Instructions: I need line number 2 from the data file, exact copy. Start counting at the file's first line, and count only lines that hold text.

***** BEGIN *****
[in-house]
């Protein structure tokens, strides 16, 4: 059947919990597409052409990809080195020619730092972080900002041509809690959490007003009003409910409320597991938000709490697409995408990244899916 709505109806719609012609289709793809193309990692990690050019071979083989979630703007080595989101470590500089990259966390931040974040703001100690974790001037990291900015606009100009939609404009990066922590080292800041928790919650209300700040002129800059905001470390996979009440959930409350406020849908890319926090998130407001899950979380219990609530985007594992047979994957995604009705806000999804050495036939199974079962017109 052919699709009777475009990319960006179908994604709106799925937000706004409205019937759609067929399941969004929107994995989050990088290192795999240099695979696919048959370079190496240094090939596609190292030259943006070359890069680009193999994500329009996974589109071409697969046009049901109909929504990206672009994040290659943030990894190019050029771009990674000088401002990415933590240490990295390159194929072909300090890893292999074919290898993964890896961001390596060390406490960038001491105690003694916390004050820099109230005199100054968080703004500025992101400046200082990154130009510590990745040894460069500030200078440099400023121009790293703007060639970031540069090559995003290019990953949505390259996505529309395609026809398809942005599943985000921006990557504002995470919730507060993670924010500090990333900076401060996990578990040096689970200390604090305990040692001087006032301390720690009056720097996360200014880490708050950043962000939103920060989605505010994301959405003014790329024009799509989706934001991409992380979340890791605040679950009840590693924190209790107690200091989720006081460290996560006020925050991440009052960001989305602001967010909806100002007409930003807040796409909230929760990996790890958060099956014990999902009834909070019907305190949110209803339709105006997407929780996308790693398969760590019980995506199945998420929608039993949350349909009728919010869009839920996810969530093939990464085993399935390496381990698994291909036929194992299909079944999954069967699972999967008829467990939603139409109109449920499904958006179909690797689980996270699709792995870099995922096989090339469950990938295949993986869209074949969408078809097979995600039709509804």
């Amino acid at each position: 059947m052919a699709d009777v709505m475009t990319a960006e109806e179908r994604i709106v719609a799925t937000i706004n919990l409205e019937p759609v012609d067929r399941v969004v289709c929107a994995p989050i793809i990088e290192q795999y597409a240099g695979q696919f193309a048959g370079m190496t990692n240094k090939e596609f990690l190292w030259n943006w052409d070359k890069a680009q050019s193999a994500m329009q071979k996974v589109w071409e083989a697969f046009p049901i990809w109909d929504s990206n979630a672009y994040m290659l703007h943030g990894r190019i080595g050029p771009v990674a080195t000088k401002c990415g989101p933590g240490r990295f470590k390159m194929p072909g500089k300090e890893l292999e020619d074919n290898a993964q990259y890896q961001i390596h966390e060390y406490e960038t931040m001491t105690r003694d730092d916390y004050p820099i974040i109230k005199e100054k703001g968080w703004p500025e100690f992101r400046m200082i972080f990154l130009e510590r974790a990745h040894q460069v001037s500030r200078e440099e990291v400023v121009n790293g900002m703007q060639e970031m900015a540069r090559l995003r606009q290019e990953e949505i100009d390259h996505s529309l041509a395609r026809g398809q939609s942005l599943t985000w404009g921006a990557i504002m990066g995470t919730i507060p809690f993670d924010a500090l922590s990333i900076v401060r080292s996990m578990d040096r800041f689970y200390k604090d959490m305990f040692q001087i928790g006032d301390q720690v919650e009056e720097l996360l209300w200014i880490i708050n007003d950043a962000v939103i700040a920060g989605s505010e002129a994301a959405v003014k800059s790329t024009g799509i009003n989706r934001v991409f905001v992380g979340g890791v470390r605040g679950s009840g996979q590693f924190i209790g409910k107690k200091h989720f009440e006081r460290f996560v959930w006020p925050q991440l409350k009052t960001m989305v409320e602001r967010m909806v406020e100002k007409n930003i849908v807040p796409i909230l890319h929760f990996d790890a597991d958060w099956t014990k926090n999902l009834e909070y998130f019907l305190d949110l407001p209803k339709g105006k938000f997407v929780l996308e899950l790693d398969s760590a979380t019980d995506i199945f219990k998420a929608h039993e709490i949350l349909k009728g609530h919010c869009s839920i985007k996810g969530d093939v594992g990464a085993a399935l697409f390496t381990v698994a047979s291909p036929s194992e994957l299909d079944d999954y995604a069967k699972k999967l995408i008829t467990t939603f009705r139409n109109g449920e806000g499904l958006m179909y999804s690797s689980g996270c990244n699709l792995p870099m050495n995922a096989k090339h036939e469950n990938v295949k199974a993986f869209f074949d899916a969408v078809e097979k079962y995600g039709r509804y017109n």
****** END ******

């Protein structure tokens, strides 16, 4: 059947919990597409052409990809080195020619730092972080900002041509809690959490007003009003409910409320597991938000709490697409995408990244899916 709505109806719609012609289709793809193309990692990690050019071979083989979630703007080595989101470590500089990259966390931040974040703001100690974790001037990291900015606009100009939609404009990066922590080292800041928790919650209300700040002129800059905001470390996979009440959930409350406020849908890319926090998130407001899950979380219990609530985007594992047979994957995604009705806000999804050495036939199974079962017109 052919699709009777475009990319960006179908994604709106799925937000706004409205019937759609067929399941969004929107994995989050990088290192795999240099695979696919048959370079190496240094090939596609190292030259943006070359890069680009193999994500329009996974589109071409697969046009049901109909929504990206672009994040290659943030990894190019050029771009990674000088401002990415933590240490990295390159194929072909300090890893292999074919290898993964890896961001390596060390406490960038001491105690003694916390004050820099109230005199100054968080703004500025992101400046200082990154130009510590990745040894460069500030200078440099400023121009790293703007060639970031540069090559995003290019990953949505390259996505529309395609026809398809942005599943985000921006990557504002995470919730507060993670924010500090990333900076401060996990578990040096689970200390604090305990040692001087006032301390720690009056720097996360200014880490708050950043962000939103920060989605505010994301959405003014790329024009799509989706934001991409992380979340890791605040679950009840590693924190209790107690200091989720006081460290996560006020925050991440009052960001989305602001967010909806100002007409930003807040796409909230929760990996790890958060099956014990999902009834909070019907305190949110209803339709105006997407929780996308790693398969760590019980995506199945998420929608039993949350349909009728919010869009839920996810969530093939990464085993399935390496381990698994291909036929194992299909079944999954069967699972999967008829467990939603139409109109449920499904958006179909690797689980996270699709792995870099995922096989090339469950990938295949993986869209074949969408078809097979995600039709509804």